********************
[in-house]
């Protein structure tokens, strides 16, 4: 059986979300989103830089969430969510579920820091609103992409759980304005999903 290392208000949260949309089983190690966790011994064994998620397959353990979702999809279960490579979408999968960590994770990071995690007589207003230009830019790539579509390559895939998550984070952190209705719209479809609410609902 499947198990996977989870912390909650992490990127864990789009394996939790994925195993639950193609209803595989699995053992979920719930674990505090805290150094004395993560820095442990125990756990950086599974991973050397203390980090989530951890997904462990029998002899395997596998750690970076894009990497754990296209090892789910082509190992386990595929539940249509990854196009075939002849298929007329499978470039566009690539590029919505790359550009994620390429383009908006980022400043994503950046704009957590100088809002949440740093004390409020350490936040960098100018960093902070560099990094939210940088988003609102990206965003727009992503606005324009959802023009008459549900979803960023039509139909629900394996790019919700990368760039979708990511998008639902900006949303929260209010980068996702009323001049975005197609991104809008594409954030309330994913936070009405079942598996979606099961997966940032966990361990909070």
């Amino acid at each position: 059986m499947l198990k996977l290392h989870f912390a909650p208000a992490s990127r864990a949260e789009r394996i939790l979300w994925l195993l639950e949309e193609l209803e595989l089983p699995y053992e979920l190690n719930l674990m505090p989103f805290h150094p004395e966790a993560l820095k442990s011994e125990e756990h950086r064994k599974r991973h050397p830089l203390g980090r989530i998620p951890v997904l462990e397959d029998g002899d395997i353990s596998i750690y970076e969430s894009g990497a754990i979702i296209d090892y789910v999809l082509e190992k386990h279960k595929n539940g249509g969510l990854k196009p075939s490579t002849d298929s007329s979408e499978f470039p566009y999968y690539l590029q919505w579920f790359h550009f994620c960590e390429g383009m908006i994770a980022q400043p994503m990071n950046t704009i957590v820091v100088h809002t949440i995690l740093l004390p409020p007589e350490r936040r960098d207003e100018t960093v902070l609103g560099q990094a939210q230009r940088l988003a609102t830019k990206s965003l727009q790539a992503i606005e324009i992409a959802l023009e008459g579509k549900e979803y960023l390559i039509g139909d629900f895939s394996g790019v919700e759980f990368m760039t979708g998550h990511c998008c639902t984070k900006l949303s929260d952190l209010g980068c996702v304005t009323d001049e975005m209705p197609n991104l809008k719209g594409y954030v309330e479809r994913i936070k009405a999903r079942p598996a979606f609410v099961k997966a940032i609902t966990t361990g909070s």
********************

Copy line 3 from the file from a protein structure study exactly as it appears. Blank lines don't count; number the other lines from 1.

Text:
């Amino acid at each position: 059986m499947l198990k996977l290392h989870f912390a909650p208000a992490s990127r864990a949260e789009r394996i939790l979300w994925l195993l639950e949309e193609l209803e595989l089983p699995y053992e979920l190690n719930l674990m505090p989103f805290h150094p004395e966790a993560l820095k442990s011994e125990e756990h950086r064994k599974r991973h050397p830089l203390g980090r989530i998620p951890v997904l462990e397959d029998g002899d395997i353990s596998i750690y970076e969430s894009g990497a754990i979702i296209d090892y789910v999809l082509e190992k386990h279960k595929n539940g249509g969510l990854k196009p075939s490579t002849d298929s007329s979408e499978f470039p566009y999968y690539l590029q919505w579920f790359h550009f994620c960590e390429g383009m908006i994770a980022q400043p994503m990071n950046t704009i957590v820091v100088h809002t949440i995690l740093l004390p409020p007589e350490r936040r960098d207003e100018t960093v902070l609103g560099q990094a939210q230009r940088l988003a609102t830019k990206s965003l727009q790539a992503i606005e324009i992409a959802l023009e008459g579509k549900e979803y960023l390559i039509g139909d629900f895939s394996g790019v919700e759980f990368m760039t979708g998550h990511c998008c639902t984070k900006l949303s929260d952190l209010g980068c996702v304005t009323d001049e975005m209705p197609n991104l809008k719209g594409y954030v309330e479809r994913i936070k009405a999903r079942p598996a979606f609410v099961k997966a940032i609902t966990t361990g909070s």